In the midst of the global Covid-19 pandemic, communities in one of the major coronavirus hotspots of KwaZulu-Natal had no water for nearly eight days in January. The eThekwini Municipality says the interruption of water services to the southern and western regions, which include Durban south, were due to technical difficulties at the Northdene 3 pump station between 6 and 15 January 2021. Investigations by city officials found that all three available pumps had failed and needed urgent replacement. As a result, downstream reservoirs could not receive any pumped water.
The reservoirs in Chatsworth 4, Harinagar, Klaarwater, Shallcross, St Wendolins, Birch Road, Washington Heights and Intake Road were affected so that large portions of Chatsworth, Shallcross and Savanna Park, among other areas, went without water for several days.
Shallcross appears to have been the first to suffer a supply issue, as early as 6 January 2021, while other areas further into Chatsworth were cut off over the next three days.
A communiqué was only sent out by eThekwini Municipality on 8 January 2021, explaining that there were issues at the pumps and that processes were in place to procure equipment. However, it said repairs to the pump station could take up to four weeks.
Residents rightfully directed their anger against ward councillors and other officials, demanding that they account for their actions after having apparently learnt about the issues at the Northdene 3 pumps months earlier. Their anger was further fuelled by the discovery of a tender that was sent out on 7 September 2020. The scope of work involved the removal and installation of two medium voltage motors at Northdene 3 pump station as well as electrical repairs. Residents wanted to know why officials who had known about the issue had not acted swiftly, and why they had not followed up on maintenance procedures. A communiqué sent by eThekwini Municipality on 1 January 2021 blamed heavy rainfall on New Year’s Eve for causing damage to equipment at the pump station, but as the crisis unfolded residents grew sceptical of the claim.
City promises that a pump would be temporarily procured from Umgeni Water to get the taps flowing came to nothing, when it was revealed that the borrowed pump could not be used at Northdene 3. News reports quoted councillor Nicole Graham as saying it appeared that the pump was damp as it had not been used recently. Following this chaos, the municipality turned to the Mondi Group to procure a replacement pump.
Work resumed and some areas began receiving water by 21 January. Other areas still have no water.
The chaotic scenario has meant that residents were forced to go without water for several days, with little or no warning. In some areas, no water tankers visited for days, although politicians said that the municipality had made 94 tankers available. Cash-strapped residents, already facing the economic difficulties of the pandemic, had to dig into their pockets to buy water. Those without the extra cash or transportation needed to get water, resorted to collecting water from the city’s drainpipes.
Residents took to Facebook to complain that when the municipal tankers eventually arrived on some streets, there were no Covid-19 safety protocols in place. In some instances, the tankers stayed in the area for just a few minutes before running out of water. Residents said they had no way of knowing when the tankers would appear – in one instance, a tanker arrived at 11.30pm.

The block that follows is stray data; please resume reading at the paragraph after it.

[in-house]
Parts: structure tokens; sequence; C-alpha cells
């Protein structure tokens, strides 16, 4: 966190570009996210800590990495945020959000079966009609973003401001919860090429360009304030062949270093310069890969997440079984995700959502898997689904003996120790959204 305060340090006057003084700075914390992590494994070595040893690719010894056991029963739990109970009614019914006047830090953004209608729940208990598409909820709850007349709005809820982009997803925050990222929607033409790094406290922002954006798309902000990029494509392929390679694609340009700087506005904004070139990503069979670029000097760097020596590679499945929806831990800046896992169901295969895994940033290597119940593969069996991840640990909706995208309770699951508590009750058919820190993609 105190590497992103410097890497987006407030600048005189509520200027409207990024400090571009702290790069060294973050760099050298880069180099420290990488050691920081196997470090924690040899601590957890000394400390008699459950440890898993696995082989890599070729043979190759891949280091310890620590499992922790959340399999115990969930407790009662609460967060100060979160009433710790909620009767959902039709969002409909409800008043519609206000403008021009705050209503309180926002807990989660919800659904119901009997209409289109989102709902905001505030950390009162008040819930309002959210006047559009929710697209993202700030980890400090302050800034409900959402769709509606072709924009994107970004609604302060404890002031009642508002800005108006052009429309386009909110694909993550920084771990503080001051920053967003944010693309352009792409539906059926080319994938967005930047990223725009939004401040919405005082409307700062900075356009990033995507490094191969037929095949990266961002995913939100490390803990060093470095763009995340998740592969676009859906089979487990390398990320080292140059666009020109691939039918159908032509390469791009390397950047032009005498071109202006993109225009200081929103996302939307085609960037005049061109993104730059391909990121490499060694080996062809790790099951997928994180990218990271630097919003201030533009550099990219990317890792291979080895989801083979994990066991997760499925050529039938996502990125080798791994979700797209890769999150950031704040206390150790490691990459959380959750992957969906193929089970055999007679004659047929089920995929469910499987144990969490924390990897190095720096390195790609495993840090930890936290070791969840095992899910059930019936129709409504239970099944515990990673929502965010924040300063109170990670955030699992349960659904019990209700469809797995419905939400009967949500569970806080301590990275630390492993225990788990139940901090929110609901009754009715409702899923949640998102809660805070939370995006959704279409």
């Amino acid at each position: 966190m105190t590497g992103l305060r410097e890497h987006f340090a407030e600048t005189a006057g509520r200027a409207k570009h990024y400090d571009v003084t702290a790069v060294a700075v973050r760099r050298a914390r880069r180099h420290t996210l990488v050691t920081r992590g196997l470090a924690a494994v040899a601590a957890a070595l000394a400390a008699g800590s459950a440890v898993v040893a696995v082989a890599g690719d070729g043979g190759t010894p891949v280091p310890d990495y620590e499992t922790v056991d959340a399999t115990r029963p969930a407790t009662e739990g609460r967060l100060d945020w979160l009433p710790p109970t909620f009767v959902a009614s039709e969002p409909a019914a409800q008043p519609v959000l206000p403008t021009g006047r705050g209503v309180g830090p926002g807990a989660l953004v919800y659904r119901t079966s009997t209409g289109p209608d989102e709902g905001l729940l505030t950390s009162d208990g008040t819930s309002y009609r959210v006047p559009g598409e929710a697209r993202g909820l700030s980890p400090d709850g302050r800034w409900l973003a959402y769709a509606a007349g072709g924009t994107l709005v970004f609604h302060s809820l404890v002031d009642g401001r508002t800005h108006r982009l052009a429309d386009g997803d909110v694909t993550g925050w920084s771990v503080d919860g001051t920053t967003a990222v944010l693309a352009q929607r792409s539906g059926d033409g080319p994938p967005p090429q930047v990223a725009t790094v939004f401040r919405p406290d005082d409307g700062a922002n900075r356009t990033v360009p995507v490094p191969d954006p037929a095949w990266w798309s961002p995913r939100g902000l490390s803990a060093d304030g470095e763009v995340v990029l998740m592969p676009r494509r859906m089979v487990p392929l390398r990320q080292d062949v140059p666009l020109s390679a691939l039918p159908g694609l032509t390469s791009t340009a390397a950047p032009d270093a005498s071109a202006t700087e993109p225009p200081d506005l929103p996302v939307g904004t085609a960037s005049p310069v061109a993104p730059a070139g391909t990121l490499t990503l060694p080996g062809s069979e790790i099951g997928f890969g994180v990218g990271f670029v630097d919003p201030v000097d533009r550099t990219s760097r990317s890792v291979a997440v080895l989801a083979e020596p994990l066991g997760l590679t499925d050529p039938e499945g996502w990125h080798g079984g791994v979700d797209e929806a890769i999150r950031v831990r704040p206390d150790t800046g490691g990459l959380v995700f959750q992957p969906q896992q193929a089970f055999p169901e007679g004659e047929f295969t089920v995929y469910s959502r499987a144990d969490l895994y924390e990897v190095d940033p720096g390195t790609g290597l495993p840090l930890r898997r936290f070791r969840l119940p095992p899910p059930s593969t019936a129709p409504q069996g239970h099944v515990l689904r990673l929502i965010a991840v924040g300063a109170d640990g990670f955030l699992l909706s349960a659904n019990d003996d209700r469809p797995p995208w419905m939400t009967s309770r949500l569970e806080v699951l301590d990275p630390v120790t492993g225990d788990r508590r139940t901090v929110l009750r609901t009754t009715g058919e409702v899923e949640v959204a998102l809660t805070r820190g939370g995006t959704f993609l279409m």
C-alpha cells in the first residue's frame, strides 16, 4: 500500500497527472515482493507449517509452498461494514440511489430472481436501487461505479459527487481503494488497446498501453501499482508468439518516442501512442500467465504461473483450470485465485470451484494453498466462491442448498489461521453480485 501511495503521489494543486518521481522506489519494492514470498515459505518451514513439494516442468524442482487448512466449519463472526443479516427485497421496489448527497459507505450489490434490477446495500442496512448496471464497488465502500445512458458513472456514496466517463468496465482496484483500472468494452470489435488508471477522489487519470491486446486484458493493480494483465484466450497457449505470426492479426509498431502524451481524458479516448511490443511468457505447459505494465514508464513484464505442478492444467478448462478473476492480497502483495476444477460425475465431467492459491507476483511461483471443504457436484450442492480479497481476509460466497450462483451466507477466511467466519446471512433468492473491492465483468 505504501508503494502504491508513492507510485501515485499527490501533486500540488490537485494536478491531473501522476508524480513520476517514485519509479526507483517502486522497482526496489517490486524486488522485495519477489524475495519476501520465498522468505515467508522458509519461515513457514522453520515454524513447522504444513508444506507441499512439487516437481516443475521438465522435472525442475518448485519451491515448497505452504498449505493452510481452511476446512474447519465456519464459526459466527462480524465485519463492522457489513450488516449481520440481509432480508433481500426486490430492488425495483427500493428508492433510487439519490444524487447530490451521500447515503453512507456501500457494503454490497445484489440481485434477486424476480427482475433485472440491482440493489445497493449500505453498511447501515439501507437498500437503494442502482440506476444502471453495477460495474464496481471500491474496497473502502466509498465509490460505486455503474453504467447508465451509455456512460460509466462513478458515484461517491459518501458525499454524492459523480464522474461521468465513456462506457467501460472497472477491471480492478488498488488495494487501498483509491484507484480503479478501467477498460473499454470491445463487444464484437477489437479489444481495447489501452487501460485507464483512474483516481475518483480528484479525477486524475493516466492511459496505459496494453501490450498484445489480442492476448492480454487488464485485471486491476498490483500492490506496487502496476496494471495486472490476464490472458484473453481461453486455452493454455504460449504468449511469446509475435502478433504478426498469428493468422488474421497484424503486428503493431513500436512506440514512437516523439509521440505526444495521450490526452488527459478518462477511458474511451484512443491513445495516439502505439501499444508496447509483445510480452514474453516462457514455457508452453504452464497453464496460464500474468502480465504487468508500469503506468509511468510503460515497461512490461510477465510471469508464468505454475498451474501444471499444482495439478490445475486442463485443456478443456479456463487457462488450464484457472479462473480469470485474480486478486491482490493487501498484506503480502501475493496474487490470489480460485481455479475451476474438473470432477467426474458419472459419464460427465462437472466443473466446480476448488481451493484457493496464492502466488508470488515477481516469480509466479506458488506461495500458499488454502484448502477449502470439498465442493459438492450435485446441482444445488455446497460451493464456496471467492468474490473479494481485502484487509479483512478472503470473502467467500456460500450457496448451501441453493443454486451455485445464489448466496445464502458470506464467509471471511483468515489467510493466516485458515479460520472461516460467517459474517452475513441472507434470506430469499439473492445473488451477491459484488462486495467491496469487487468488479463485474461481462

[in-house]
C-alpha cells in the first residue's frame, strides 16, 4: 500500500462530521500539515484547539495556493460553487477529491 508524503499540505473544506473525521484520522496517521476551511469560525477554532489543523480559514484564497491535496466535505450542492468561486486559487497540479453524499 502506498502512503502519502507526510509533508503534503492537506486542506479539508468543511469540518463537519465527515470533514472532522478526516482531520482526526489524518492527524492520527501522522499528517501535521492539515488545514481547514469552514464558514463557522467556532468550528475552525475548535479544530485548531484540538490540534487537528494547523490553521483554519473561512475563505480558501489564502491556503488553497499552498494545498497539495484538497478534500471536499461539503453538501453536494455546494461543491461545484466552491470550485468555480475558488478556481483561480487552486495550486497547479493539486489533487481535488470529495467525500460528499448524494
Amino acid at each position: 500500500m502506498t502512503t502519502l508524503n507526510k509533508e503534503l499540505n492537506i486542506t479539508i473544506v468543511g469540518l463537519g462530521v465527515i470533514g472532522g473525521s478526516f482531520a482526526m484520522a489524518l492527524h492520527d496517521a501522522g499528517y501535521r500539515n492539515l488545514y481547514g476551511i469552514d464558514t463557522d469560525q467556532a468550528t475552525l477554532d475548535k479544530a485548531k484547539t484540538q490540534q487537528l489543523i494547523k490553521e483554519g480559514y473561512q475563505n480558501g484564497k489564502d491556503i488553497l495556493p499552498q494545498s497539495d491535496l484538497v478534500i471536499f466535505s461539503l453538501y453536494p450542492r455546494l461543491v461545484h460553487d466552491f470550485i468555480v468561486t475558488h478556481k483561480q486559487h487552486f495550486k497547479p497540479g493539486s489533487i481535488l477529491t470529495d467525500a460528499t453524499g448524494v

The haphazard delivery of water, with large crowds gathering for collections, was criticised as setting the scene for a Covid-19 superspreader event.
Residents vented their fury at councillors on Facebook, reporting that they had seen multiple water tankers pass their homes heading to the local informal settlements, while ratepayers were abandoned in their time of need. One video circulated, showing four water tankers being sent to the Link Road informal settlement while surrounding communities went without. Moreover, residents of some informal settlements in Shallcross reportedly blocked off roads to prevent tankers accessing the other areas. Residents accused ward councillors of being “social media activists” rather than being willing to help communities when they needed it.
Reflecting true ubuntu community spirit, the residents of the affected areas, in collaboration with the greater Durban community, rallied together to get water to those in dire need. People opened up their homes and taps to others to collect water. Some dropped off water at the doorsteps of the sick and elderly. Local businesses and organisations showed their support by bringing in private tankers, making JoJo tanks available, driving past homes delivering water, and allowing residents to fill water containers at their facilities at zero cost. Communities such as Merebank, Wentworth, Westville and as far out as Richards Bay, among several others, sent assistance.
Although the water supply has been restored, residents are angry about how the crisis was handled. They have established a water crisis committee and are exploring launching a civil suit against the municipality for human rights violations. A petition is also being circulated, demanding that the municipality be held accountable. A week after the restoration of services, on 19 January 2021, Shallcross residents were once again without water for hours due to a water burst pipe.
Had it not been for the generosity of fellow Durbanites and companies, many residents would not have been able to access clean water.
As always, it is once again ordinary people who have to bear the brunt of poor service delivery and watch as officials fail them. MC